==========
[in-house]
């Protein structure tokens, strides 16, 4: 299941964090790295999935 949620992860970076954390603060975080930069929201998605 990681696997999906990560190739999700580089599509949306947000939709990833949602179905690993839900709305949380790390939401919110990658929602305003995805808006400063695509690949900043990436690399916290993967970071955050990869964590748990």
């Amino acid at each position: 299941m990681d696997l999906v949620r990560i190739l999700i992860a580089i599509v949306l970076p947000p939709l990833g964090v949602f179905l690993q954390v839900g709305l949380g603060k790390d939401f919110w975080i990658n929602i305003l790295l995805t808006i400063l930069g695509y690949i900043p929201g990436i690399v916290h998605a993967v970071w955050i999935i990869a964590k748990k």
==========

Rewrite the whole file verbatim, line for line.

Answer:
[in-house]
């Protein structure tokens, strides 16, 4: 299941964090790295999935 949620992860970076954390603060975080930069929201998605 990681696997999906990560190739999700580089599509949306947000939709990833949602179905690993839900709305949380790390939401919110990658929602305003995805808006400063695509690949900043990436690399916290993967970071955050990869964590748990």
């Amino acid at each position: 299941m990681d696997l999906v949620r990560i190739l999700i992860a580089i599509v949306l970076p947000p939709l990833g964090v949602f179905l690993q954390v839900g709305l949380g603060k790390d939401f919110w975080i990658n929602i305003l790295l995805t808006i400063l930069g695509y690949i900043p929201g990436i690399v916290h998605a993967v970071w955050i999935i990869a964590k748990k």